Written by Brian Neman, Co-Founder & CEO, Sanguine for Biocom LifeLines Magazine
The desire to help during times of crisis is a primal instinct. We are hard-wired to reach out and better our community when affected by tragedy. History has shown us the resiliency of communities as they unite in the aftermath of a tornado or hurricane. Strangers search for survivors, neighbors pick up shovels, and volunteers travel from across the country to help put a community back together. We have an instinctual, protective factor toward our community, fellow countrymen, and humanity in general, to offer support and help during a crisis. A crisis, whether a small event in our neighborhood or a worldwide event such as a pandemic, can leave us feeling vulnerable, isolated, and helpless. Hence our desire to “do something” is an instinctual confrontation to fear and empowers us to grasp the uncontrollable. Assisting during a crisis helpsus cope and gives meaning to our experience.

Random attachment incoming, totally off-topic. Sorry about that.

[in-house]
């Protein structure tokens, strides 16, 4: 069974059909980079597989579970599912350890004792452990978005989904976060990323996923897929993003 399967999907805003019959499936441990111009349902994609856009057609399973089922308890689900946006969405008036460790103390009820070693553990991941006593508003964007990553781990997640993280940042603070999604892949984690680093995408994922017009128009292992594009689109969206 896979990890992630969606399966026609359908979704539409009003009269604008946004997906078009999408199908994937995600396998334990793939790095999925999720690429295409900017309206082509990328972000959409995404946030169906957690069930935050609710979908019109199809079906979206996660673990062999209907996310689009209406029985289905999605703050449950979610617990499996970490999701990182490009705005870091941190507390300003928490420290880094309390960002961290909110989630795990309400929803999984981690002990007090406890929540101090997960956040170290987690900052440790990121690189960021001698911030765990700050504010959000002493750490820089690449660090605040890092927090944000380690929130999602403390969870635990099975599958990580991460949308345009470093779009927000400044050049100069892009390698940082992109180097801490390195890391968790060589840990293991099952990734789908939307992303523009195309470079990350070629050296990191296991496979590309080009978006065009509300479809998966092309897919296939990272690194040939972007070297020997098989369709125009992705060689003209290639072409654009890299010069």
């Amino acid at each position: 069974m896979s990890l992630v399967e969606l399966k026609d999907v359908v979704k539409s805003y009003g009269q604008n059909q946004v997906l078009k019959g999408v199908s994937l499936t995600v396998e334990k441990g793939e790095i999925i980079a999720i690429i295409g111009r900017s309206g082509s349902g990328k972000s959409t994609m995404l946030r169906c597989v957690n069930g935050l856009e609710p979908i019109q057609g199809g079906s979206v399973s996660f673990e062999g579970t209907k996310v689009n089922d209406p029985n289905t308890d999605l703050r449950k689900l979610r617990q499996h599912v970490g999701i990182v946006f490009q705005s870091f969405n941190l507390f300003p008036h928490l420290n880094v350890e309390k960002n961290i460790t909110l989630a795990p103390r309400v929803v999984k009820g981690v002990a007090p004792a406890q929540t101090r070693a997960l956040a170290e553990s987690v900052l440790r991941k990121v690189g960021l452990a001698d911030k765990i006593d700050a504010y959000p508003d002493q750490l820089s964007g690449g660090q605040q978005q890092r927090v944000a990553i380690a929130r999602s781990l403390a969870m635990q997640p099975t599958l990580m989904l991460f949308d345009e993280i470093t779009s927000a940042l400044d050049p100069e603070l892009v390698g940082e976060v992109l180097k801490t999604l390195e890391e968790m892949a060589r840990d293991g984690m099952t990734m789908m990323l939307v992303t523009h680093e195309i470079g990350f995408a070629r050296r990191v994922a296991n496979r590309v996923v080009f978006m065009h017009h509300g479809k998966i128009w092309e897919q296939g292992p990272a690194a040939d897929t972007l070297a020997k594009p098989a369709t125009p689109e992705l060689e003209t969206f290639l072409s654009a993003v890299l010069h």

However, the challenges of a pandemic and the physical isolation associated with it are unique. How does a community unite in the midst of a pandemic without putting undue stress on the frontline workers? Once recovered from COVID-19, how does a person give meaning to their experience, the associated isolation, and being a direct witness to what it was like having